HCV Board Vision and Values Purposes and Goals Links - Organisations Links - Projects Policies and Publications ABN and legal details ContactWomen's History Month Book + Author - The HCV Friends Book Club Annual Lecture History Roadshow Making Public Histories seminar seriesHistorical Fiction Competition Lynette Russell Prize for First Peoples' History in Schools Jane Hansen Prize for History Advocacy
- Sign in
Living on Mallee Country - Deep Time to 1900
Wednesday, October 02, 2019 at 06:30 PM
LocationVillage Roadshow Theatre
179 La Trobe St
Melbourne, VIC 3000
Google map and directions
Event contactMargaret Birtley
0418 814 957
Emeritus Professor Richard Broome, FAHA, FRHSV, of La Trobe University, will deliver the 2019 Annual Lecture of the History Council of Victoria. This event is arranged with support from State Library Victoria and Monash University Publishing.
Wednesday 2 October 2019 (5.45 pm for 6.30 start)
Village Roadshow Theatre, State Library Victoria (Entry 3, La Trobe Street, Melbourne)
Please note that the Entry 3 doors in La Trobe Street will open at 5.45 pm. The lecture will commence at 6.30 pm and conclude at 7.30 pm.
In the foyer, before and after the lecture, Monash University Publishing will be selling advance copies of Mallee Country: Land, People, History.
Your contribution to this event will help the History Council of Victoria to promote history in Victoria.
$15 per head.
$10 for Friends of the History Council of Victoria. (If you are not yet a HCV Friend but would like to join, click here to subscribe.)
Mallee country being semi-arid scrub country has made living upon it difficult for humans but not other living things. This lecture will explore how mallee country was used by Aboriginal people from Deep Time to the pastoral era and how Europeans found, settled and often abandoned it as marginal sheep country. Living on mallee country revealed how Nature and Culture each shaped the other.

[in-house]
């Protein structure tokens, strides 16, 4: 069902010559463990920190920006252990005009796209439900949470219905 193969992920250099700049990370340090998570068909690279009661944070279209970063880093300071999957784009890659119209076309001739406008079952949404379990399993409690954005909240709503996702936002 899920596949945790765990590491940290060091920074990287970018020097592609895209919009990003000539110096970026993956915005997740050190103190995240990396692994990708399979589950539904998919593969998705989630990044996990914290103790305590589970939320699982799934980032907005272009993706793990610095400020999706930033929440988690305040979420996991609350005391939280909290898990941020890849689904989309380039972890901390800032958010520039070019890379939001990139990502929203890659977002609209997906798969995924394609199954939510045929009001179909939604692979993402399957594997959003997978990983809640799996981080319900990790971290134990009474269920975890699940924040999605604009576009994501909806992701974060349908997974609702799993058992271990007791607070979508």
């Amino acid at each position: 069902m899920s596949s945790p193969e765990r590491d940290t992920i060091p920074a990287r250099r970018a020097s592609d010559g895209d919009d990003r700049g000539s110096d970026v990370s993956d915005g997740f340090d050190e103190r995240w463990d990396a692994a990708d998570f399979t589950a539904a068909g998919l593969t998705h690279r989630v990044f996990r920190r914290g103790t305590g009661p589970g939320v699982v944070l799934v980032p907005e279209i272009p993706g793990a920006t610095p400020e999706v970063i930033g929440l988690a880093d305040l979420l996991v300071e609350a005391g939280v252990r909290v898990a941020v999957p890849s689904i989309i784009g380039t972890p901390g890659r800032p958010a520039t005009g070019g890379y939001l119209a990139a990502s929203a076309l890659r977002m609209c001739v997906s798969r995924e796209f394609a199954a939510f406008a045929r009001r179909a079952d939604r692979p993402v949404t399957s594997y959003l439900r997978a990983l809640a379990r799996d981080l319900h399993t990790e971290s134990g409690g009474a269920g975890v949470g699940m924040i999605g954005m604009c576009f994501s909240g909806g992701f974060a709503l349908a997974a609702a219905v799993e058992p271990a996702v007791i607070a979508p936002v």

Richard Broome, FAHA, FRHSV, Emeritus Professor in History at La Trobe University, is President of the Royal Historical Society of Victoria, Chair of its Publications Committee, and Patron of the History Teacher’s Association of Victoria. He has authored fourteen books. His latest book, Mallee Country: Land, People, History (2019), was written with co-authors Charles Fahey, Andrea Gaynor and Katie Holmes and will be launched in November.
Posted by on ,
The History Council of Victoria Incorporated (HCV) is the peak body for history in the Australian state of Victoria. Its vision is to connect Victorians with history and to inspire engagement with the past, their identity and the world today. The HCV champions the work of historians and the value of history. It recognises that history can be written about any place, any person, any period. The HCV advocates why history matters.
Our calendar lists all upcoming public events arranged by the History Council of Victoria (HCV), plus events in Victoria, Australia, that are added by our Friends and Members.
If you are organising an event that relates to History, we encourage you to publicise it on our website.
As the peak body for history in Victoria, the History Council makes submissions on current issues. In doing this, the HCV Board is guided by its Advocacy Policy and by the Value of History, a statement developed co-operatively by the HCV and the History Councils of New South Wales, South Australia and Western Australia.
Ways to support us:
Subscribe to our free newsletter: https://www.historycouncilvic.org.au/subscribe
Endorse the Value of History statement: https://www.historycouncilvic.org.au/endorse
Find us on socials: Twitter / Facebook / YouTube
The HCV was formed as an advisory body in 2001 and incorporated in 2003. It comprises representatives from cultural and educational institutions and heritage bodies; history teachers and curriculum advisors; academic and professional historians; and local, Indigenous, community and specialist history organisations.
As the peak body for history, the HCV has both ‘outward-looking’ roles (including advocacy and representation to government and the wider community, consultation, community education, and networking with allied interest groups) and ‘inward-looking’ roles (including member support, information dissemination, and networking between members).
Image acknowledgements to go here.